Much research and media attention have focused on personalized medicine. The National Cancer Institute defines personalized medicine as “a form of medicine that uses information about a person’s genes, proteins, and environment to prevent, diagnose, and treat disease.” Although this definition includes prevention, much of the focus of personalized medicine has been on treatments, with a focus on genetics as the key determinants of a patient’s predicted response. President Obama’s Precision Medicine Initiative, for example, which this month is 12 months old, focuses on tailoring treatments to the individual, with little mention of personalizing preventive medicine modalities.
Per the CDC’s Preventive Care site, preventive care includes both health promotion and disease screening.
- Health promotion includes proper immunizations, managing one’s weight, being physically active, eating a healthy diet, not smoking, drinking moderate amounts of alcohol, wearing seat-belts/helmets, getting enough rest, surrounding oneself with family and friends, driving safely, managing stress, and, in general, living what most would agree is a healthy lifestyle. These are activities that often do not require medical personnel–they are often individually guided, or can be policy-related, such through laws requiring seatbelt use, taxing cigarettes, and restricting the availability of sugary drinks at schools.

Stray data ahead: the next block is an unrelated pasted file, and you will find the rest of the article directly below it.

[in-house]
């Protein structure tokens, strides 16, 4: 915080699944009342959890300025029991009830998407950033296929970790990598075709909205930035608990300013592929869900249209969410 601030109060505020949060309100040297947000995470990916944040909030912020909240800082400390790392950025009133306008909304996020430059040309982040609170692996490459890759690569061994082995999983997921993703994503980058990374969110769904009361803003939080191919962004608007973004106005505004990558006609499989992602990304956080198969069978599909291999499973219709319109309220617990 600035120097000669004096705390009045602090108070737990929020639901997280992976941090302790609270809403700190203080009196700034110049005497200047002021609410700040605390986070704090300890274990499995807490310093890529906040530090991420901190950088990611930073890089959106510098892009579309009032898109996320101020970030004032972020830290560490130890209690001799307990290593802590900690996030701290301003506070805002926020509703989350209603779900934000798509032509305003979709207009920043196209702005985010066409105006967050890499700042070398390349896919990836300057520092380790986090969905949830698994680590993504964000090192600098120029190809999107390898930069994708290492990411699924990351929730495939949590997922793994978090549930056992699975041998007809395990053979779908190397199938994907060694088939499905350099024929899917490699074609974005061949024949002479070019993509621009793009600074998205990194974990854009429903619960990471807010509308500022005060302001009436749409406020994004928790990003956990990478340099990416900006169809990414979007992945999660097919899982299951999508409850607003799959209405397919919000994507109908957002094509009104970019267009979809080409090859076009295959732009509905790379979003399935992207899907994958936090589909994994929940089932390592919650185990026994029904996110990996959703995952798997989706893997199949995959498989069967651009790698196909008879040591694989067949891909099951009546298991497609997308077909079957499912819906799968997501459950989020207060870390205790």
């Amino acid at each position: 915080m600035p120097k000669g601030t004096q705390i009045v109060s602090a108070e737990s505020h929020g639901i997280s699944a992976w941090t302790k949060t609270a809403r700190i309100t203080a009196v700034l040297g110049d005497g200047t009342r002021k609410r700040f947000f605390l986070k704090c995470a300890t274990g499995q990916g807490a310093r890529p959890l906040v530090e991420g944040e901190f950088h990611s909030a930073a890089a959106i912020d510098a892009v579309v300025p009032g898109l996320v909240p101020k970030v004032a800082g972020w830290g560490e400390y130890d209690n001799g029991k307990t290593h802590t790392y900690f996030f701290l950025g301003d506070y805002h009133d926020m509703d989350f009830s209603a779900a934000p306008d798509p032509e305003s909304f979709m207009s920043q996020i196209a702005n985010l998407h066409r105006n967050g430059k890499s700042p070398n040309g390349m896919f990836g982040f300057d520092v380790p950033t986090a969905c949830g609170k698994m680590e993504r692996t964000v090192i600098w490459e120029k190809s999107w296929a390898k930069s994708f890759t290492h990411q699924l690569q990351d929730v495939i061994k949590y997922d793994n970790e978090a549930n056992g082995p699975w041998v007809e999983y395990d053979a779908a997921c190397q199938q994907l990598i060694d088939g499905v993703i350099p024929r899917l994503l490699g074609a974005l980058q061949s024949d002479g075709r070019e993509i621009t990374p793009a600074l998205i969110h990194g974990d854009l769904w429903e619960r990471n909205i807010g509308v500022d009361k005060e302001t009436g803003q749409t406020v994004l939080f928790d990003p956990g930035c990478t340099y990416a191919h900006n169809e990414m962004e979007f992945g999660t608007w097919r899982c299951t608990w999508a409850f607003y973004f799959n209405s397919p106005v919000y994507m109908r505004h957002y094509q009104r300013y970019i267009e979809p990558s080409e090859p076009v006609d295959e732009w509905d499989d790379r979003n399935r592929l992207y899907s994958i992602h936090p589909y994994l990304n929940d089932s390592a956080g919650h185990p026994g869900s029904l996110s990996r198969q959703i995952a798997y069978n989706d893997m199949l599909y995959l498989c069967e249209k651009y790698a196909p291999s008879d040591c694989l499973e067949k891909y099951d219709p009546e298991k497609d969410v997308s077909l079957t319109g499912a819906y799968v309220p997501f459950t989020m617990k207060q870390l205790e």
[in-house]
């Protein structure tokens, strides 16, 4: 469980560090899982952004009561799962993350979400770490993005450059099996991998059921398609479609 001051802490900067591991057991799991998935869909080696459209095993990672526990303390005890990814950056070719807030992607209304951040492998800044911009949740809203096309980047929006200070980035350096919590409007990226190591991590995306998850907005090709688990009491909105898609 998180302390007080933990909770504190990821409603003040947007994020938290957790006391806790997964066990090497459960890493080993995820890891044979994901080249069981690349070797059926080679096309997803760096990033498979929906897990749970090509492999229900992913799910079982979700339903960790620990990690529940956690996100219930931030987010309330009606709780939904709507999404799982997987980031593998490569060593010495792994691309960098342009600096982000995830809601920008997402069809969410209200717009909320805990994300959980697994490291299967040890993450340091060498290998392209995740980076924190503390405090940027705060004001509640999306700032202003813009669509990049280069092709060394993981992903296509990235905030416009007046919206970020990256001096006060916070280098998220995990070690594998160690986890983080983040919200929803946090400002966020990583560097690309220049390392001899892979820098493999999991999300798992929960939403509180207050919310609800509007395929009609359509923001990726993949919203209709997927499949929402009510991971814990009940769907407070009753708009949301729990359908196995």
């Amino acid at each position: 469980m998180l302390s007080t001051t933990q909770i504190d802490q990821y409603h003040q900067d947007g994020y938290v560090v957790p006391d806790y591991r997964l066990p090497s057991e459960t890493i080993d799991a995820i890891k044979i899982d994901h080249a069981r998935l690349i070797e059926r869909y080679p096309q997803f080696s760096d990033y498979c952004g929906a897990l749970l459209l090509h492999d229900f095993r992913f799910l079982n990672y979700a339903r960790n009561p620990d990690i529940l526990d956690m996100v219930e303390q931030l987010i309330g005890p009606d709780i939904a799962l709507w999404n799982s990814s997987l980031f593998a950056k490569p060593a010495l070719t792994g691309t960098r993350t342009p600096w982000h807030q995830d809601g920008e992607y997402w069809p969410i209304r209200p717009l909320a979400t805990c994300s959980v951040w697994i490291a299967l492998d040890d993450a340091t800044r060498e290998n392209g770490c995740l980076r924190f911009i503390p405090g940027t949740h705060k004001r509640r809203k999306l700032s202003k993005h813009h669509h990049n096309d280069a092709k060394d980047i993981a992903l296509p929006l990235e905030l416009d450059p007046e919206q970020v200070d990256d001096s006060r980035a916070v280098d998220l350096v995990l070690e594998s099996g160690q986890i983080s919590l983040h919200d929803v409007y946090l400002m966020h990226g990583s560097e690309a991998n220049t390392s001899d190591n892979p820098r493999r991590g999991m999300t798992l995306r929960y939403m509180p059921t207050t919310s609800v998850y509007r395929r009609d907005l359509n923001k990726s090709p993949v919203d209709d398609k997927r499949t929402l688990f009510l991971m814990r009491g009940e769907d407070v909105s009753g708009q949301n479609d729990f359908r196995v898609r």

- Disease screening includes health services like mammograms, colonoscopies, Pap tests and regular tests of blood pressure and cholesterol. These services generally involve medical personnel.
The CDC site also includes a tool you can use to identify the recommended disease screening services by age and gender, reflecting a basic level of preventive care personalization by these two factors. A Health Affairs article provides a more detailed overview of preventive health modalities and the potential cost-benefit for them.
A recent NY Times post highlights the value of personalized preventive medicine: it summarizes recent studies that show the way we absorb and metabolize various foods is highly variable and thus dietary advice is not one-size-fits-all. Some of the factors that determine an individual’s response to various foods include demographics, genetic makeup, gut bacteria, body type, medications, family history, lifestyle, and chemical exposures. A video summary of one study featured, “Personalized Nutrition by Prediction of Glycemic Responses” is available here. Although recently we have learned more about the ideal “dosing” of exercise for the population, the recommendations are not personalized.
One of the more controversial attempts at personalizing preventive care was the U.S. Preventive Services Task Force guidelines on mammography. After review of existing research, the Task Force decided against recommending mammography for some women in their 40s. The personalized preventive medicine approach also took into account family history: the Task Force recommended that women with mothers or sisters with a history of breast cancer may benefit more from screening in their 40s.
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